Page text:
Mathematician Thomas Woolley and coauthors claim that mathematical modeling can help us understand the movement of zombies, and thus how best to avoid encounters with them. Naturally, we here at Economics of the Undead applaud the application of theoretical models to zombies. But Woolley’s model provides an excellent example of why theory has to be tested against data – in this case, the observed behavior of zombies in film and fiction.
According to Woolley et al., zombie movement can be described as a “random walk,” a notion that has been employed in theoretical models in both physics and economics. Basically, the idea is that each step of a zombie is a random draw: he could move one step in any direction, and then another step in any direction from there, and so on. Over time, Woolley and his coauthors argue, this should lead to diffusion of zombies over the available domain.
But this is inconsistent with how zombies actually behave, if existing zombie narratives can be taken as any guide. Rather the diffusing over the landscape, zombies tend to appear in clusters and mobs, even long after the initial invasion. In a conflict between observation and theory, it pays to look for a better theory. And fortunately, there is one available. In Chapter 7 of Economics of the Undead, “Order, Coordination, and Collective Action among the Undead,” Jean-Baptiste Fleury and Alain Marciano suggest that zombies do not simply wander about randomly attacking people, but in fact display a range of behaviors that allow them to coordinate their behavior for mutual advantage (with other zombies, not with humans). Among other things, zombies tend to flock together for strength in numbers — the best-known example being the famous “zombie ant-pile” seen in the movie World War Z.
“Actually, the very fact that zombies gather in large and stable flocks, as most accounts will confirm, is evidence of an ordered society,” Fleury and Marciano argue. “If zombies were not ordered, they would wander chaotically and scatter into the wilderness, like particles of smoke into the air.” That description sounds a lot like Woolley’s prediction. “But such chaotic behavior would seriously undermine zombies’ ability to hunt and eat human flesh,” they add, supporting their claim with evidence from various zombie narratives:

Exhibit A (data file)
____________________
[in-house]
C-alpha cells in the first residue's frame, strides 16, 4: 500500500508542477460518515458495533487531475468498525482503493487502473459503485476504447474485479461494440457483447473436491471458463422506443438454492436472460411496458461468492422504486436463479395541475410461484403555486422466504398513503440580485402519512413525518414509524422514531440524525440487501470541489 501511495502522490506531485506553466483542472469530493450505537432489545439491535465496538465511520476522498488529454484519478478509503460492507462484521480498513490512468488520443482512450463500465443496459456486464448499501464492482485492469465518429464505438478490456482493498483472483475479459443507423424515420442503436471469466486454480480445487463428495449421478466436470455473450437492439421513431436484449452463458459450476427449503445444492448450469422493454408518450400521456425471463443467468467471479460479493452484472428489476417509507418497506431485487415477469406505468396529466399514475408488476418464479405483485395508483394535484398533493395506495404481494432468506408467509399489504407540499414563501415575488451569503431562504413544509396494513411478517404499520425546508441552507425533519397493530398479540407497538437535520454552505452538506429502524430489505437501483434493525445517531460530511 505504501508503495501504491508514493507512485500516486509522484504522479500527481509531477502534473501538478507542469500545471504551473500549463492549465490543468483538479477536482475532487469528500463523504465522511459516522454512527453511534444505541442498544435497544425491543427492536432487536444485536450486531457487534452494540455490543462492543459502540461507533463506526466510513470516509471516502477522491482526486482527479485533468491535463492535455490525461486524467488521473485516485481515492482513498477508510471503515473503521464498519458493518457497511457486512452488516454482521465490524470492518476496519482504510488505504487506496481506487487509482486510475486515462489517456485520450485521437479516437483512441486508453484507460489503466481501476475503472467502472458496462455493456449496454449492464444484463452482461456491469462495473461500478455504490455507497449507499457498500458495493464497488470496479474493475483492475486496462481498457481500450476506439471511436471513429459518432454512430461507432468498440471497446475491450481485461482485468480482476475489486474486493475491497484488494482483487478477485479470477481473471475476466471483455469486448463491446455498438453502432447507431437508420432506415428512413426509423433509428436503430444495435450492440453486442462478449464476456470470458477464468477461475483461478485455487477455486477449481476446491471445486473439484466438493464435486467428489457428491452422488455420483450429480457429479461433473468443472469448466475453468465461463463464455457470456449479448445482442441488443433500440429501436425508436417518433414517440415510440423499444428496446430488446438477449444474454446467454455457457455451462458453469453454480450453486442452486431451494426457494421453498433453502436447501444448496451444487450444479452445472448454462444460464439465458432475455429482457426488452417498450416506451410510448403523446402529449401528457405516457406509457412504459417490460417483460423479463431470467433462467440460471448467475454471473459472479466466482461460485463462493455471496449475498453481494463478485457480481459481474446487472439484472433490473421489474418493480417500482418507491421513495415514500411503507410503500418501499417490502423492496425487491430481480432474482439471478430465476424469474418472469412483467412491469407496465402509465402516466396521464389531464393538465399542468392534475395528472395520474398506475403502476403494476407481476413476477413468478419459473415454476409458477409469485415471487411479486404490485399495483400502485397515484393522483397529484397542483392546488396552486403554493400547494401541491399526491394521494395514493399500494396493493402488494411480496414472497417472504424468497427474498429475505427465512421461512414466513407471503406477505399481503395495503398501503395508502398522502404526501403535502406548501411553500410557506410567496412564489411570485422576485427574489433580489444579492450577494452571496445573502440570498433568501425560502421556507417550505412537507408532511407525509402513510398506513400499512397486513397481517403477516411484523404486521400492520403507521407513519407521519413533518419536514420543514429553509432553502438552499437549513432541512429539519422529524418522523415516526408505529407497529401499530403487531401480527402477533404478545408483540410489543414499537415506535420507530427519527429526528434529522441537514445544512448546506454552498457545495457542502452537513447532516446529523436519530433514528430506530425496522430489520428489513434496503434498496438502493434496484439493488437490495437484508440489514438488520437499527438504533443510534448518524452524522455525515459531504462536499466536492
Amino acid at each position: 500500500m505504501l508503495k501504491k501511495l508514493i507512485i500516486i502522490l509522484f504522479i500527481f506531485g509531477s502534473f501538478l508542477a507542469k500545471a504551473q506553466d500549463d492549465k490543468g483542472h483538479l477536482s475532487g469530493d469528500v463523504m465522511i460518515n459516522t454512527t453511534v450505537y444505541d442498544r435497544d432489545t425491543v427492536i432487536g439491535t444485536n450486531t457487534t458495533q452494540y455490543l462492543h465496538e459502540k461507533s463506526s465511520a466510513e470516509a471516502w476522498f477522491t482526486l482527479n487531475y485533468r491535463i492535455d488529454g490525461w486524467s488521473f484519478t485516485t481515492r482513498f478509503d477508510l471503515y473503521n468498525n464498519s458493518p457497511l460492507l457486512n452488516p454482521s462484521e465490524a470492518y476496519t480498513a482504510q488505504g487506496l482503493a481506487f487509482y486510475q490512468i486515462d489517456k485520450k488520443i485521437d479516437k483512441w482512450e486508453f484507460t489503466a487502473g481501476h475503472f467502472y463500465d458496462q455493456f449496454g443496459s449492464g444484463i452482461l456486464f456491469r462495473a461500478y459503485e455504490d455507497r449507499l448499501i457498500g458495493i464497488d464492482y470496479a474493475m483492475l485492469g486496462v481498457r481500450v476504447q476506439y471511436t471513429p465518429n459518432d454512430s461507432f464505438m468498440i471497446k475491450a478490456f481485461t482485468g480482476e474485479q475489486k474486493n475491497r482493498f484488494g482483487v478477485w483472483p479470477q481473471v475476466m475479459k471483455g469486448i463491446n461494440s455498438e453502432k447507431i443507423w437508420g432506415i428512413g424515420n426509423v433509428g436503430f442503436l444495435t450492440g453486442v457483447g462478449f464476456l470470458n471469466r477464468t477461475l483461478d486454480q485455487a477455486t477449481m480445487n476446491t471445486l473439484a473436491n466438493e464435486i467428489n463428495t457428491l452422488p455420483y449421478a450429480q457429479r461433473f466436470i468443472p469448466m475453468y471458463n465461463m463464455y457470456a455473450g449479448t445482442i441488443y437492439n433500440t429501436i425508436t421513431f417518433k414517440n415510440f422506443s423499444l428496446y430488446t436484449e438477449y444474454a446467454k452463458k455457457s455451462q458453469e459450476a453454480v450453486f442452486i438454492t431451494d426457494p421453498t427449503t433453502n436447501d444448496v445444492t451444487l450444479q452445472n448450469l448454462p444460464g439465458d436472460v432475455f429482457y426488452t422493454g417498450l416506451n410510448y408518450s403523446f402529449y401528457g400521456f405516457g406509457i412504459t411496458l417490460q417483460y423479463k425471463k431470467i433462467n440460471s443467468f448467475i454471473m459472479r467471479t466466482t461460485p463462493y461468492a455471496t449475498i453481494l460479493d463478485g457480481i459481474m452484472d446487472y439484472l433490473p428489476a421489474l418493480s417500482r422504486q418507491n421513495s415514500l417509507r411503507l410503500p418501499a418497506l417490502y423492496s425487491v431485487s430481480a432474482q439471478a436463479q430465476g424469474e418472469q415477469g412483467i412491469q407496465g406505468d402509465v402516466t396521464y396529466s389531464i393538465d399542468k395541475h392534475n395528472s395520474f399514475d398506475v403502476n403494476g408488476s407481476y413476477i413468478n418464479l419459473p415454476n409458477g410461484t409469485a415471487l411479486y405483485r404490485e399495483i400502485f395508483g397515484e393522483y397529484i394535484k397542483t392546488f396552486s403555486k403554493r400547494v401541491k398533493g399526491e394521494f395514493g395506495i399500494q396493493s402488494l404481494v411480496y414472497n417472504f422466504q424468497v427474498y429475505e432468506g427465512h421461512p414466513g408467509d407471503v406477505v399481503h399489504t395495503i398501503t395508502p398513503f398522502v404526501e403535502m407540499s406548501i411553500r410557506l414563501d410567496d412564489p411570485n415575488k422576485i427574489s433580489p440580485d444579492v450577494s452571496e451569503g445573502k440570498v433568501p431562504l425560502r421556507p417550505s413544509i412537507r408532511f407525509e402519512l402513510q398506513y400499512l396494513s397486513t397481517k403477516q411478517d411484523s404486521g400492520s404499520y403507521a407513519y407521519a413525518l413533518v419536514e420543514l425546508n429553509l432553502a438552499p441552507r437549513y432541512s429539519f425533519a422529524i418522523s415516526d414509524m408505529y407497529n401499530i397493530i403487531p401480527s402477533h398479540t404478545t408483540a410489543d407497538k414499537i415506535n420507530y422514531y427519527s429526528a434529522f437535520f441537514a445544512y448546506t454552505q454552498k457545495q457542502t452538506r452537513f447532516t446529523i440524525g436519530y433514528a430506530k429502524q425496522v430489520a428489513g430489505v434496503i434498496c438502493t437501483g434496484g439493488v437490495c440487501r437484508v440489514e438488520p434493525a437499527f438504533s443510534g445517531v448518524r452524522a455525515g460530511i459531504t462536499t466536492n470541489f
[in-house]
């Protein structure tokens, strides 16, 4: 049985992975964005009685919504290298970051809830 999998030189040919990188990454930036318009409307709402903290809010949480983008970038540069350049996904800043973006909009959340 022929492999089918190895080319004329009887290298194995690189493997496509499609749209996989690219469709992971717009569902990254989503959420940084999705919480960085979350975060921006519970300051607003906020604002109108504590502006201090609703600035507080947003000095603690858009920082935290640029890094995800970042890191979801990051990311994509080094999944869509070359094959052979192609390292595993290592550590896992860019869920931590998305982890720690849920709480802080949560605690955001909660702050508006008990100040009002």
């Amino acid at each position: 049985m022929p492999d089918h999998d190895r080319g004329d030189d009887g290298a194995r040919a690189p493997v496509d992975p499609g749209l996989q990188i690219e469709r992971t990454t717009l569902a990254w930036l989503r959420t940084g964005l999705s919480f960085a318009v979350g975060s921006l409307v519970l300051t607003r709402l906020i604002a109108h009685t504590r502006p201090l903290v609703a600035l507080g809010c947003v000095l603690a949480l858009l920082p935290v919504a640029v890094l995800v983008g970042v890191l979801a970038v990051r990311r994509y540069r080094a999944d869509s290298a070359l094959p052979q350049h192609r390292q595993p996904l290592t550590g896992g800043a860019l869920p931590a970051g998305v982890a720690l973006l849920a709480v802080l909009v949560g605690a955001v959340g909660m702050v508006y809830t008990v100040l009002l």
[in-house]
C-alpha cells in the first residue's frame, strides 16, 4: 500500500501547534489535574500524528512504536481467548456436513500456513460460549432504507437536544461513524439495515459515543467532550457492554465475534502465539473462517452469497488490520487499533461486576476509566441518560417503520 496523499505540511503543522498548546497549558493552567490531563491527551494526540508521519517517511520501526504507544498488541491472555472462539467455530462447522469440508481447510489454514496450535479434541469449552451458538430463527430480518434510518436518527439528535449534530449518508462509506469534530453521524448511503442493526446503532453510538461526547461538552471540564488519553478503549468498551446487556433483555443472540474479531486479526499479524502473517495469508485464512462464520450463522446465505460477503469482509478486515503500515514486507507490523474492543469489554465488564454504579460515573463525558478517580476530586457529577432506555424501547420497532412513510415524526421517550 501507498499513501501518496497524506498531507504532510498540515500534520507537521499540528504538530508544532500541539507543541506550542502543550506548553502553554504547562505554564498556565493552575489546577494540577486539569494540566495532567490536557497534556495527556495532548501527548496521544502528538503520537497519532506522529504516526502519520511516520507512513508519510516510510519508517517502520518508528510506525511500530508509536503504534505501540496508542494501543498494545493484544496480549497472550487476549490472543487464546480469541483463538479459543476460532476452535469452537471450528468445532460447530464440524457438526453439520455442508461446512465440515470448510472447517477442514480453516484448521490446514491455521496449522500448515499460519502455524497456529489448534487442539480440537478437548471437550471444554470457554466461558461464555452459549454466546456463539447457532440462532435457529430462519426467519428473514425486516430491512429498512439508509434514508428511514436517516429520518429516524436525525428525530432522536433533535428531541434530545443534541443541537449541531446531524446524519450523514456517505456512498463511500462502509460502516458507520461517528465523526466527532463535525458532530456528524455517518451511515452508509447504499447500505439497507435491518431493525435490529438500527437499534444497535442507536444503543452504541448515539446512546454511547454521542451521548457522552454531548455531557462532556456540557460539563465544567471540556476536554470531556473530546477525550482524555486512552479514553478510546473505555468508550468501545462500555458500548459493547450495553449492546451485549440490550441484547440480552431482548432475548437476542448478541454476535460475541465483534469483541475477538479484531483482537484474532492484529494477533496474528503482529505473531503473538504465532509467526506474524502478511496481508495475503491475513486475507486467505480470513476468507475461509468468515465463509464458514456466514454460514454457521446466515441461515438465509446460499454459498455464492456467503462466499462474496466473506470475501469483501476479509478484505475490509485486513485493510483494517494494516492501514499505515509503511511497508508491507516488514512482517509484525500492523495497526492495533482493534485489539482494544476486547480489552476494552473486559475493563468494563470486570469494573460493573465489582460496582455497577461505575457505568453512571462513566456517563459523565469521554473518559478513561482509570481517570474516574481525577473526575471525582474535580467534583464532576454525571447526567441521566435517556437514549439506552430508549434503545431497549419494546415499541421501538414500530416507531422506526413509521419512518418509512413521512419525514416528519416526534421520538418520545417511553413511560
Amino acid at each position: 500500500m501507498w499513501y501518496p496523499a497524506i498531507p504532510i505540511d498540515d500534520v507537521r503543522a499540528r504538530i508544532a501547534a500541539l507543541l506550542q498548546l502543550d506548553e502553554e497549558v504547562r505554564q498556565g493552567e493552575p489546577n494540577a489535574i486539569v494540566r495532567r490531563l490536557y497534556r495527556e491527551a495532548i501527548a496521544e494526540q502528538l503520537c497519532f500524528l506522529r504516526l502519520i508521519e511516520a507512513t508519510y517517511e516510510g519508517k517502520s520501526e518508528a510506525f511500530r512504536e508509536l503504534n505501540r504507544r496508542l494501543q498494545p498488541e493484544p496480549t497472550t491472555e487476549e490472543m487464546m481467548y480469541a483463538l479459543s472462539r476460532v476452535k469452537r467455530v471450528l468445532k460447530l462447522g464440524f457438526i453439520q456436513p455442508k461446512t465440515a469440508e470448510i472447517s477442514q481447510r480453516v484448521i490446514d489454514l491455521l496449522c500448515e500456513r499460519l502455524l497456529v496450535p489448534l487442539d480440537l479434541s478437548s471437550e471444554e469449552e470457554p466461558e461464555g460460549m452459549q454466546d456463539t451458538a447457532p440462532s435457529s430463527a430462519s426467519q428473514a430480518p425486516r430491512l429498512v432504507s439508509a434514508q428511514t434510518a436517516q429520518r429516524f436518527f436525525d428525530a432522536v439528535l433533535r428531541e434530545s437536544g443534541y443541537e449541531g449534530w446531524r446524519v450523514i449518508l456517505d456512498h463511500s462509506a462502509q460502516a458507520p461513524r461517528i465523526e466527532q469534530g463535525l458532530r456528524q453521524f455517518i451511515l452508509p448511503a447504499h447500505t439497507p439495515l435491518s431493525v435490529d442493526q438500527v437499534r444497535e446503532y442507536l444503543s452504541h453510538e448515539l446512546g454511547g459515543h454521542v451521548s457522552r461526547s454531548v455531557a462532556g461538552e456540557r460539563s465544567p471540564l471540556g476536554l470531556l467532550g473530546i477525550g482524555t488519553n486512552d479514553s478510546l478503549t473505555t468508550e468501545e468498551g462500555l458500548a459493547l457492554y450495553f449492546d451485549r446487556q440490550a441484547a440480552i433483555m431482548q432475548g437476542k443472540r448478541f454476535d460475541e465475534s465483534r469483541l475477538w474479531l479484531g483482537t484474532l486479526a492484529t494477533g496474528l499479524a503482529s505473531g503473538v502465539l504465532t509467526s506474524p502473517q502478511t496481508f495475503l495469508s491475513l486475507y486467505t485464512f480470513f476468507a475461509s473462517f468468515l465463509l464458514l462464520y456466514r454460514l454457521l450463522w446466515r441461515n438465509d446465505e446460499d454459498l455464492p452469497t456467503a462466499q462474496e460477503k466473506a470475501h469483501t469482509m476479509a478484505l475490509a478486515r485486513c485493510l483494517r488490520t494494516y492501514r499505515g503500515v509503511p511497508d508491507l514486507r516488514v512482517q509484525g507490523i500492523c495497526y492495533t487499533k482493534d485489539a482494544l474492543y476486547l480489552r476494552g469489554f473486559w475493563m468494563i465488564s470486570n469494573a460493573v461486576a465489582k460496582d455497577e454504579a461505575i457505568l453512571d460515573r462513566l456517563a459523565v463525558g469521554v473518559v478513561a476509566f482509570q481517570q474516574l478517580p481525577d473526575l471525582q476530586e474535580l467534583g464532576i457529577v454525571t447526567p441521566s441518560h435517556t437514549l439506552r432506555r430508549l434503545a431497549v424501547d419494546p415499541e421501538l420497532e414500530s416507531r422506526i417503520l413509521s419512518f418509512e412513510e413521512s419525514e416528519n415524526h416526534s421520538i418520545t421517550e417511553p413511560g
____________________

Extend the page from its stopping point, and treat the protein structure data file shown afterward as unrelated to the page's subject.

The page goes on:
Due to limited agility and cognitive abilities, a zombie is not much of a threat when hunting alone. Many action sequences in The Walking Dead TV series illustrate this point: Rick and his friends are generally pretty effective when it comes to fighting with roaming individuals as well as small groups of zombies. But when attacked by hordes of “walkers,” as in the last episode of the second season, Rick and his friends are quickly overwhelmed and eventually escape only at great cost. As confirmed in many accounts, such as Romero’s Night of the Living Dead, flocks of zombies are most dangerous to humans: they can exert tremendous collective pressure so as to break down manmade barriers and barricades. Thus, zombies tend to gather in stable groups, which help them maximize their chance of success in case of confrontation with humans.
But what could be the source of such cooperative tendencies? Fleury and Marciano suggest three possibilities. First, zombies may retain some basic tendencies written into their human DNA, including the basic desire to congregate with others of their kind. Second, they may retain some rudimentary memories of their prior human existence and cultural background. (In Romero’s Dawn of the Dead, one character famously explains the convergence of zombies on a shopping mall as resulting from “a kind of instinct, a memory [of] what they used to do” because “this was an important place in their lives.”) Third, the zombie virus itself may endow its hosts with any number of tendencies beyond the obvious craving for human flesh. It is well-known that parasites can affect the behavior of hosts – the most famous example being toxoplasma gondii – so it shouldn’t be surprising to find the zombie virus does so as well.
Whatever the cause, Fleury and Marciano’s claim is borne out in countless zombie narratives. Despite their shambling gait, zombies do not appear to follow a random walk. By all indications, zombies are guided instead by a tendency to flock with other zombies in a manner that increases their efficacy in confronting their much-smarter human prey.